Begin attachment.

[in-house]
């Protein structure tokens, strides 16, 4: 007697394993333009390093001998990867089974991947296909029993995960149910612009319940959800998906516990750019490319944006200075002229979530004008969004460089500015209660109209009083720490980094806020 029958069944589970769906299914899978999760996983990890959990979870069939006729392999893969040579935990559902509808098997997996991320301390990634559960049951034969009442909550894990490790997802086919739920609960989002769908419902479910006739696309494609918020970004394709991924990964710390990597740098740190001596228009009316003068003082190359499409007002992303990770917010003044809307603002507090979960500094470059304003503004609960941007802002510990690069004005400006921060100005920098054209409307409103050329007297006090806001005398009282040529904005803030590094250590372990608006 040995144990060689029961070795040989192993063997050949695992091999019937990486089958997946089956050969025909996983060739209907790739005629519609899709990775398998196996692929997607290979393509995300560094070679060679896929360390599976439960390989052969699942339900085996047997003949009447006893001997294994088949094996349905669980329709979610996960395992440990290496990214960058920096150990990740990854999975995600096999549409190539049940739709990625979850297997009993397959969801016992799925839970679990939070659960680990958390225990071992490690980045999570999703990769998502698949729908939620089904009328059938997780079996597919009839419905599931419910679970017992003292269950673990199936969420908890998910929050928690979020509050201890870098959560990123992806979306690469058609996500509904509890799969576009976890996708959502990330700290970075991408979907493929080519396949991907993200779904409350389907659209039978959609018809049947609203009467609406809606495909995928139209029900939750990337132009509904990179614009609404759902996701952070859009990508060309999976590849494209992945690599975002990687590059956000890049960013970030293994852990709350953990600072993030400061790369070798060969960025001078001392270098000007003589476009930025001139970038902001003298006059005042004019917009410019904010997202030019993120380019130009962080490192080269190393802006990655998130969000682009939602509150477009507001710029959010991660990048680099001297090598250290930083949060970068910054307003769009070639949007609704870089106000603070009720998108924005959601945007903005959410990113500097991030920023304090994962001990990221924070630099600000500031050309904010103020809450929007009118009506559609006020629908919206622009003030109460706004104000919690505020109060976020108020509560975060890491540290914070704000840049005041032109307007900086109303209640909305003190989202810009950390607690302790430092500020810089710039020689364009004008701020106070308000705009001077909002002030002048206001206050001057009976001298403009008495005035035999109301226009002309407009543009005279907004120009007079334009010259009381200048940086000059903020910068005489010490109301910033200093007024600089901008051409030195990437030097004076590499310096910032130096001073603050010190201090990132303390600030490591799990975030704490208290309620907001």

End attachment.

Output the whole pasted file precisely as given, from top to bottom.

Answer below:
[in-house]
């Protein structure tokens, strides 16, 4: 007697394993333009390093001998990867089974991947296909029993995960149910612009319940959800998906516990750019490319944006200075002229979530004008969004460089500015209660109209009083720490980094806020 029958069944589970769906299914899978999760996983990890959990979870069939006729392999893969040579935990559902509808098997997996991320301390990634559960049951034969009442909550894990490790997802086919739920609960989002769908419902479910006739696309494609918020970004394709991924990964710390990597740098740190001596228009009316003068003082190359499409007002992303990770917010003044809307603002507090979960500094470059304003503004609960941007802002510990690069004005400006921060100005920098054209409307409103050329007297006090806001005398009282040529904005803030590094250590372990608006 040995144990060689029961070795040989192993063997050949695992091999019937990486089958997946089956050969025909996983060739209907790739005629519609899709990775398998196996692929997607290979393509995300560094070679060679896929360390599976439960390989052969699942339900085996047997003949009447006893001997294994088949094996349905669980329709979610996960395992440990290496990214960058920096150990990740990854999975995600096999549409190539049940739709990625979850297997009993397959969801016992799925839970679990939070659960680990958390225990071992490690980045999570999703990769998502698949729908939620089904009328059938997780079996597919009839419905599931419910679970017992003292269950673990199936969420908890998910929050928690979020509050201890870098959560990123992806979306690469058609996500509904509890799969576009976890996708959502990330700290970075991408979907493929080519396949991907993200779904409350389907659209039978959609018809049947609203009467609406809606495909995928139209029900939750990337132009509904990179614009609404759902996701952070859009990508060309999976590849494209992945690599975002990687590059956000890049960013970030293994852990709350953990600072993030400061790369070798060969960025001078001392270098000007003589476009930025001139970038902001003298006059005042004019917009410019904010997202030019993120380019130009962080490192080269190393802006990655998130969000682009939602509150477009507001710029959010991660990048680099001297090598250290930083949060970068910054307003769009070639949007609704870089106000603070009720998108924005959601945007903005959410990113500097991030920023304090994962001990990221924070630099600000500031050309904010103020809450929007009118009506559609006020629908919206622009003030109460706004104000919690505020109060976020108020509560975060890491540290914070704000840049005041032109307007900086109303209640909305003190989202810009950390607690302790430092500020810089710039020689364009004008701020106070308000705009001077909002002030002048206001206050001057009976001298403009008495005035035999109301226009002309407009543009005279907004120009007079334009010259009381200048940086000059903020910068005489010490109301910033200093007024600089901008051409030195990437030097004076590499310096910032130096001073603050010190201090990132303390600030490591799990975030704490208290309620907001």